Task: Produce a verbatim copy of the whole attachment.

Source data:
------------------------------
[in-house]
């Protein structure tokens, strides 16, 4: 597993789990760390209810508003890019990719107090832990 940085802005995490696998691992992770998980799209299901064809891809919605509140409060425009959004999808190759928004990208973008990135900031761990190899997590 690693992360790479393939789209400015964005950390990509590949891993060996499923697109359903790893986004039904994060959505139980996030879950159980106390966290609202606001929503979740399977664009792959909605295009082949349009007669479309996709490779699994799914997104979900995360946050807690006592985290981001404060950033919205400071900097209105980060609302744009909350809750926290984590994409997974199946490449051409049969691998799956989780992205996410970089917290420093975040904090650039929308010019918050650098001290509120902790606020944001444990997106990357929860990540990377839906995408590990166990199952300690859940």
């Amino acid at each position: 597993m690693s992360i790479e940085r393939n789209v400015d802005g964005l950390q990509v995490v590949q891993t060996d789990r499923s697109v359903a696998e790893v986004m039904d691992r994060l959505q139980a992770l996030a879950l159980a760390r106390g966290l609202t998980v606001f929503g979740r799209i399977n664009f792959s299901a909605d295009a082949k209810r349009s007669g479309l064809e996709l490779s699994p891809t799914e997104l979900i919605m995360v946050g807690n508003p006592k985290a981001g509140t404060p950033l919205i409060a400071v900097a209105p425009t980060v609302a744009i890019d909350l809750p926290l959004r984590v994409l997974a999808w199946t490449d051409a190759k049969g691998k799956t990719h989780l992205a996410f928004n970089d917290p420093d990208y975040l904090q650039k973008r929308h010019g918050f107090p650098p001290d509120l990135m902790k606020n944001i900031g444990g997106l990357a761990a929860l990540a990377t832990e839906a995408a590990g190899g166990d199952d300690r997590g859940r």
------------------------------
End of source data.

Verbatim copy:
[in-house]
């Protein structure tokens, strides 16, 4: 597993789990760390209810508003890019990719107090832990 940085802005995490696998691992992770998980799209299901064809891809919605509140409060425009959004999808190759928004990208973008990135900031761990190899997590 690693992360790479393939789209400015964005950390990509590949891993060996499923697109359903790893986004039904994060959505139980996030879950159980106390966290609202606001929503979740399977664009792959909605295009082949349009007669479309996709490779699994799914997104979900995360946050807690006592985290981001404060950033919205400071900097209105980060609302744009909350809750926290984590994409997974199946490449051409049969691998799956989780992205996410970089917290420093975040904090650039929308010019918050650098001290509120902790606020944001444990997106990357929860990540990377839906995408590990166990199952300690859940």
């Amino acid at each position: 597993m690693s992360i790479e940085r393939n789209v400015d802005g964005l950390q990509v995490v590949q891993t060996d789990r499923s697109v359903a696998e790893v986004m039904d691992r994060l959505q139980a992770l996030a879950l159980a760390r106390g966290l609202t998980v606001f929503g979740r799209i399977n664009f792959s299901a909605d295009a082949k209810r349009s007669g479309l064809e996709l490779s699994p891809t799914e997104l979900i919605m995360v946050g807690n508003p006592k985290a981001g509140t404060p950033l919205i409060a400071v900097a209105p425009t980060v609302a744009i890019d909350l809750p926290l959004r984590v994409l997974a999808w199946t490449d051409a190759k049969g691998k799956t990719h989780l992205a996410f928004n970089d917290p420093d990208y975040l904090q650039k973008r929308h010019g918050f107090p650098p001290d509120l990135m902790k606020n944001i900031g444990g997106l990357a761990a929860l990540a990377t832990e839906a995408a590990g190899g166990d199952d300690r997590g859940r």